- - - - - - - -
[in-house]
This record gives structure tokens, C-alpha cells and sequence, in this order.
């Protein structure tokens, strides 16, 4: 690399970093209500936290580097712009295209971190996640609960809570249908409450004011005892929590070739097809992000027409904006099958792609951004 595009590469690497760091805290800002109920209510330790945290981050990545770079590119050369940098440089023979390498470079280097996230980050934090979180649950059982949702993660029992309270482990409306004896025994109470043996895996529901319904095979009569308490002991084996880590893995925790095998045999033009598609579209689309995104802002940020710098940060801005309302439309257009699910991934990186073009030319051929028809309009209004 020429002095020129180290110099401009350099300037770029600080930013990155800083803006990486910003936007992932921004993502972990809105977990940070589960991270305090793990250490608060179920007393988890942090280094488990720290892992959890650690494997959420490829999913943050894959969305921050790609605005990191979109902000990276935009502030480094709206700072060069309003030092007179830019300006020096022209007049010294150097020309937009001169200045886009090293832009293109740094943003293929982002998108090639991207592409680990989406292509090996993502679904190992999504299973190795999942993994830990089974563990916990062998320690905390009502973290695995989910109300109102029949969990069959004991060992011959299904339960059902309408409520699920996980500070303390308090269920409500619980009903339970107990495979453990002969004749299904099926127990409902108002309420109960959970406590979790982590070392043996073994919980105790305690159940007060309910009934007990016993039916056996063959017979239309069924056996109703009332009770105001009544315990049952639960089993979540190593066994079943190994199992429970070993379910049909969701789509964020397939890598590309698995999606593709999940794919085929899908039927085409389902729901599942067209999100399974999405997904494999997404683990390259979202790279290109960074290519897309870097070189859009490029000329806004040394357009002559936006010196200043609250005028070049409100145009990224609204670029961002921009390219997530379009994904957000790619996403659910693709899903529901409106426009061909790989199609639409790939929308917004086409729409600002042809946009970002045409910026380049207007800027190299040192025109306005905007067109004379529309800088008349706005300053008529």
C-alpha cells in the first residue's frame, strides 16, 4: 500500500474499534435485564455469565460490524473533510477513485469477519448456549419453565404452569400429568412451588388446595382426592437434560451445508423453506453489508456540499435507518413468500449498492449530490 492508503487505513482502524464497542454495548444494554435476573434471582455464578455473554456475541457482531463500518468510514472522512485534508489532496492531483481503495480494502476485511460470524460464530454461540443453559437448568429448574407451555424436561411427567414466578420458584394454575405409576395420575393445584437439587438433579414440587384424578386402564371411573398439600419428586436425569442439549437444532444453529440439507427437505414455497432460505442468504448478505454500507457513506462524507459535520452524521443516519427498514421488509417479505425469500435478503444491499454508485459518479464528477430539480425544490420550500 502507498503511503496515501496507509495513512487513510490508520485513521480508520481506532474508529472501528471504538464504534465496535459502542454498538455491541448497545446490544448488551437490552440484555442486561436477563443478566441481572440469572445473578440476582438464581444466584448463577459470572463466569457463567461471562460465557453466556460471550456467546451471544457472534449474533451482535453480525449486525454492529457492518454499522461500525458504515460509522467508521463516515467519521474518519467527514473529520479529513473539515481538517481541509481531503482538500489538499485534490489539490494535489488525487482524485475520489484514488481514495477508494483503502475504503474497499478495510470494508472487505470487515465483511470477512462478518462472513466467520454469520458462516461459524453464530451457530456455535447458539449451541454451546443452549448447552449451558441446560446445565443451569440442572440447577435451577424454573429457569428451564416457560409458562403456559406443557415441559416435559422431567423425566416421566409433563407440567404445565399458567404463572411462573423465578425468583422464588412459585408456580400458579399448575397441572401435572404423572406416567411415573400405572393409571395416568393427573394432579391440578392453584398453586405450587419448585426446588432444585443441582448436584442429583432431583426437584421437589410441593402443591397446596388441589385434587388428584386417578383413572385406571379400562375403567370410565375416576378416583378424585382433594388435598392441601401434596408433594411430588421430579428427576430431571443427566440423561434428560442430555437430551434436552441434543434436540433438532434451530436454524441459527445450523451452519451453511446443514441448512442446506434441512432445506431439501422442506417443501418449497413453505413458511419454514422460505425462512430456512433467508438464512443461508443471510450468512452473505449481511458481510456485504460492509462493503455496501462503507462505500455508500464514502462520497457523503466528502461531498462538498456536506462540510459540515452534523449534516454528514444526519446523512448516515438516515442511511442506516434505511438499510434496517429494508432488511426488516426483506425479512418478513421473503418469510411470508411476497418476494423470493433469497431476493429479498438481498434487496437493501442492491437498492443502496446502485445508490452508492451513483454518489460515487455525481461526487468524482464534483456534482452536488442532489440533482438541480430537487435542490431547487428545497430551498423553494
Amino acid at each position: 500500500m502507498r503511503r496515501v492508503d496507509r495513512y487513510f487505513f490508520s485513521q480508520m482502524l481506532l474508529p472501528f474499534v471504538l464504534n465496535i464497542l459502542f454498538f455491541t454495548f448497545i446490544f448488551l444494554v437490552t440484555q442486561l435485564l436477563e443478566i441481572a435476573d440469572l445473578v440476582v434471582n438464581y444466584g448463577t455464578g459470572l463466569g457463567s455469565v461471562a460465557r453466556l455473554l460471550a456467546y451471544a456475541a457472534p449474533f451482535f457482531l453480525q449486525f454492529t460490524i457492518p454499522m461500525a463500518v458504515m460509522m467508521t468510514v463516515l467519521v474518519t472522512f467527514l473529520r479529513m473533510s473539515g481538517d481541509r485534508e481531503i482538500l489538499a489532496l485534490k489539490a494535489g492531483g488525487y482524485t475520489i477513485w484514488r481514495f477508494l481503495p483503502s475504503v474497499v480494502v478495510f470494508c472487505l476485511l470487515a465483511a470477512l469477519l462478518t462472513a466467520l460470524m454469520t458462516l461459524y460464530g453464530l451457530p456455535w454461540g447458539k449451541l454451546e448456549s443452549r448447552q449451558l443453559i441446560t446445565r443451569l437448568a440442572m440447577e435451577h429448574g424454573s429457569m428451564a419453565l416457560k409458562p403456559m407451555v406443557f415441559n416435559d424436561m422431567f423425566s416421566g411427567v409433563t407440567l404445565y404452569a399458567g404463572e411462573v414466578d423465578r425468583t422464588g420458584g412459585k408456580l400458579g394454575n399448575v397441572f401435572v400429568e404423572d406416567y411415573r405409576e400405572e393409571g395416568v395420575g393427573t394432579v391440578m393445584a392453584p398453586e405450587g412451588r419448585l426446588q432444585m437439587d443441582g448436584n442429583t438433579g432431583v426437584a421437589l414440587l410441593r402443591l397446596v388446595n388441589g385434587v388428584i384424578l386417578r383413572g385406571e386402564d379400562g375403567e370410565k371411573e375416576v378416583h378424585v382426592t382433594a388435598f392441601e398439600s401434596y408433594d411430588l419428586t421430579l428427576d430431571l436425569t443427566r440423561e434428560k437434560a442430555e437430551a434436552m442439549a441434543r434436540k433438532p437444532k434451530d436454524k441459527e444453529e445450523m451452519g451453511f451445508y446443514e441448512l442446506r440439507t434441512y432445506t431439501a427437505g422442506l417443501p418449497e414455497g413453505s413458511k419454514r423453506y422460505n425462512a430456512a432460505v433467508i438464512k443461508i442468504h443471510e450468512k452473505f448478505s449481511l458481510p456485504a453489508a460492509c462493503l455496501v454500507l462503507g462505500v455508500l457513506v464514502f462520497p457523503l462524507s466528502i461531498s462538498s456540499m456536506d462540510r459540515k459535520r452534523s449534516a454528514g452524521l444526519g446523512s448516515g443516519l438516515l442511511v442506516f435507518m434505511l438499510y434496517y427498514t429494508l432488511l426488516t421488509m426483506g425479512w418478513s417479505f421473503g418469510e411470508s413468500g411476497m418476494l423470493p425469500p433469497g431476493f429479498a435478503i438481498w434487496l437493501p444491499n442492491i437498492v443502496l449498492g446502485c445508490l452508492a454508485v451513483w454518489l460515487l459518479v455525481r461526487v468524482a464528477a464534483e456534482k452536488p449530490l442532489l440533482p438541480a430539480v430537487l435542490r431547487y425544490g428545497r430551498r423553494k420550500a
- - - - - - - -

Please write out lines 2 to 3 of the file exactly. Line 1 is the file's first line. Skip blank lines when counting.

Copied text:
This record gives structure tokens, C-alpha cells and sequence, in this order.
């Protein structure tokens, strides 16, 4: 690399970093209500936290580097712009295209971190996640609960809570249908409450004011005892929590070739097809992000027409904006099958792609951004 595009590469690497760091805290800002109920209510330790945290981050990545770079590119050369940098440089023979390498470079280097996230980050934090979180649950059982949702993660029992309270482990409306004896025994109470043996895996529901319904095979009569308490002991084996880590893995925790095998045999033009598609579209689309995104802002940020710098940060801005309302439309257009699910991934990186073009030319051929028809309009209004 020429002095020129180290110099401009350099300037770029600080930013990155800083803006990486910003936007992932921004993502972990809105977990940070589960991270305090793990250490608060179920007393988890942090280094488990720290892992959890650690494997959420490829999913943050894959969305921050790609605005990191979109902000990276935009502030480094709206700072060069309003030092007179830019300006020096022209007049010294150097020309937009001169200045886009090293832009293109740094943003293929982002998108090639991207592409680990989406292509090996993502679904190992999504299973190795999942993994830990089974563990916990062998320690905390009502973290695995989910109300109102029949969990069959004991060992011959299904339960059902309408409520699920996980500070303390308090269920409500619980009903339970107990495979453990002969004749299904099926127990409902108002309420109960959970406590979790982590070392043996073994919980105790305690159940007060309910009934007990016993039916056996063959017979239309069924056996109703009332009770105001009544315990049952639960089993979540190593066994079943190994199992429970070993379910049909969701789509964020397939890598590309698995999606593709999940794919085929899908039927085409389902729901599942067209999100399974999405997904494999997404683990390259979202790279290109960074290519897309870097070189859009490029000329806004040394357009002559936006010196200043609250005028070049409100145009990224609204670029961002921009390219997530379009994904957000790619996403659910693709899903529901409106426009061909790989199609639409790939929308917004086409729409600002042809946009970002045409910026380049207007800027190299040192025109306005905007067109004379529309800088008349706005300053008529």